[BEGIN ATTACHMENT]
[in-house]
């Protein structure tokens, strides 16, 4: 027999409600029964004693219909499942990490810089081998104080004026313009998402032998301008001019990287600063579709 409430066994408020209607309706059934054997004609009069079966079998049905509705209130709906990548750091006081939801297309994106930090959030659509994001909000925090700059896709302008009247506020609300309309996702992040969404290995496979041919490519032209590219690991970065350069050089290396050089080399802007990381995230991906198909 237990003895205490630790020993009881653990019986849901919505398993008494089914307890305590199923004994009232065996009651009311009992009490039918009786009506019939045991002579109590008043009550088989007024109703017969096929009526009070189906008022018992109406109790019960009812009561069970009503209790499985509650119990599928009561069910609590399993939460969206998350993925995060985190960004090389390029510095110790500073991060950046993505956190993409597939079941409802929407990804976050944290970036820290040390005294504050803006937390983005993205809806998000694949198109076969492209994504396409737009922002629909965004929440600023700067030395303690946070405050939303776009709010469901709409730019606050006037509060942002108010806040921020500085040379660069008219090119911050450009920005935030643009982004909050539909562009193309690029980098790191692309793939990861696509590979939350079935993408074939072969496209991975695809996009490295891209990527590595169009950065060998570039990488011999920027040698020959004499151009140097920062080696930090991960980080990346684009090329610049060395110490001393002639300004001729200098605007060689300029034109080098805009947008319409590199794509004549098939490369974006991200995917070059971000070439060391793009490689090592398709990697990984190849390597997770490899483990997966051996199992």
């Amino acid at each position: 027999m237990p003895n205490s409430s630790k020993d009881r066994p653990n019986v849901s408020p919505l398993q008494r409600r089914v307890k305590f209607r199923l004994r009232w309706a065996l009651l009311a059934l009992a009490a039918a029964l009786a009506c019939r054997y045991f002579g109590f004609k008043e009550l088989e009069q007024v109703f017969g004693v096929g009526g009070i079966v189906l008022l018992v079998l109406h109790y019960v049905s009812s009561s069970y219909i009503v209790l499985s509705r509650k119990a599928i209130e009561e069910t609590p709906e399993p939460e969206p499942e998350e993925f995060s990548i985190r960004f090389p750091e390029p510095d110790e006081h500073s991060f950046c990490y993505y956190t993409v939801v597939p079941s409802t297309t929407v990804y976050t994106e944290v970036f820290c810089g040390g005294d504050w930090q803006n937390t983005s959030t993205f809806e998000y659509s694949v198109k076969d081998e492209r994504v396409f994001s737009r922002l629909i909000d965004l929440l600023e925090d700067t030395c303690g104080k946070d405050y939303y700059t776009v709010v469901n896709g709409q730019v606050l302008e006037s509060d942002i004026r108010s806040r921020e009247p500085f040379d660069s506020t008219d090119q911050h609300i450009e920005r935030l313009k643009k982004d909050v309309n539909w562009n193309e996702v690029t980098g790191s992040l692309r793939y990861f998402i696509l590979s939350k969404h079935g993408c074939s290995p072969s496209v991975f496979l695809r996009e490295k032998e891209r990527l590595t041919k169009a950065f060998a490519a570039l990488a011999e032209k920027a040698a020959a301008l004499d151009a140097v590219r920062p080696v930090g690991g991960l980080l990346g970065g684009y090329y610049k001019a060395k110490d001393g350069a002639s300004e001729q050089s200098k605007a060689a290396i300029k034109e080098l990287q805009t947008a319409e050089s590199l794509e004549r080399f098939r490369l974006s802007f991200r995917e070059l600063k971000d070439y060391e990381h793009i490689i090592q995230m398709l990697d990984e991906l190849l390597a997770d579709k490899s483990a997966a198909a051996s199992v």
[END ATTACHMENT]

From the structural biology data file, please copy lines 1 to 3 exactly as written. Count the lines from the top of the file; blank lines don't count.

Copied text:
[in-house]
């Protein structure tokens, strides 16, 4: 027999409600029964004693219909499942990490810089081998104080004026313009998402032998301008001019990287600063579709 409430066994408020209607309706059934054997004609009069079966079998049905509705209130709906990548750091006081939801297309994106930090959030659509994001909000925090700059896709302008009247506020609300309309996702992040969404290995496979041919490519032209590219690991970065350069050089290396050089080399802007990381995230991906198909 237990003895205490630790020993009881653990019986849901919505398993008494089914307890305590199923004994009232065996009651009311009992009490039918009786009506019939045991002579109590008043009550088989007024109703017969096929009526009070189906008022018992109406109790019960009812009561069970009503209790499985509650119990599928009561069910609590399993939460969206998350993925995060985190960004090389390029510095110790500073991060950046993505956190993409597939079941409802929407990804976050944290970036820290040390005294504050803006937390983005993205809806998000694949198109076969492209994504396409737009922002629909965004929440600023700067030395303690946070405050939303776009709010469901709409730019606050006037509060942002108010806040921020500085040379660069008219090119911050450009920005935030643009982004909050539909562009193309690029980098790191692309793939990861696509590979939350079935993408074939072969496209991975695809996009490295891209990527590595169009950065060998570039990488011999920027040698020959004499151009140097920062080696930090991960980080990346684009090329610049060395110490001393002639300004001729200098605007060689300029034109080098805009947008319409590199794509004549098939490369974006991200995917070059971000070439060391793009490689090592398709990697990984190849390597997770490899483990997966051996199992």
């Amino acid at each position: 027999m237990p003895n205490s409430s630790k020993d009881r066994p653990n019986v849901s408020p919505l398993q008494r409600r089914v307890k305590f209607r199923l004994r009232w309706a065996l009651l009311a059934l009992a009490a039918a029964l009786a009506c019939r054997y045991f002579g109590f004609k008043e009550l088989e009069q007024v109703f017969g004693v096929g009526g009070i079966v189906l008022l018992v079998l109406h109790y019960v049905s009812s009561s069970y219909i009503v209790l499985s509705r509650k119990a599928i209130e009561e069910t609590p709906e399993p939460e969206p499942e998350e993925f995060s990548i985190r960004f090389p750091e390029p510095d110790e006081h500073s991060f950046c990490y993505y956190t993409v939801v597939p079941s409802t297309t929407v990804y976050t994106e944290v970036f820290c810089g040390g005294d504050w930090q803006n937390t983005s959030t993205f809806e998000y659509s694949v198109k076969d081998e492209r994504v396409f994001s737009r922002l629909i909000d965004l929440l600023e925090d700067t030395c303690g104080k946070d405050y939303y700059t776009v709010v469901n896709g709409q730019v606050l302008e006037s509060d942002i004026r108010s806040r921020e009247p500085f040379d660069s506020t008219d090119q911050h609300i450009e920005r935030l313009k643009k982004d909050v309309n539909w562009n193309e996702v690029t980098g790191s992040l692309r793939y990861f998402i696509l590979s939350k969404h079935g993408c074939s290995p072969s496209v991975f496979l695809r996009e490295k032998e891209r990527l590595t041919k169009a950065f060998a490519a570039l990488a011999e032209k920027a040698a020959a301008l004499d151009a140097v590219r920062p080696v930090g690991g991960l980080l990346g970065g684009y090329y610049k001019a060395k110490d001393g350069a002639s300004e001729q050089s200098k605007a060689a290396i300029k034109e080098l990287q805009t947008a319409e050089s590199l794509e004549r080399f098939r490369l974006s802007f991200r995917e070059l600063k971000d070439y060391e990381h793009i490689i090592q995230m398709l990697d990984e991906l190849l390597a997770d579709k490899s483990a997966a198909a051996s199992v």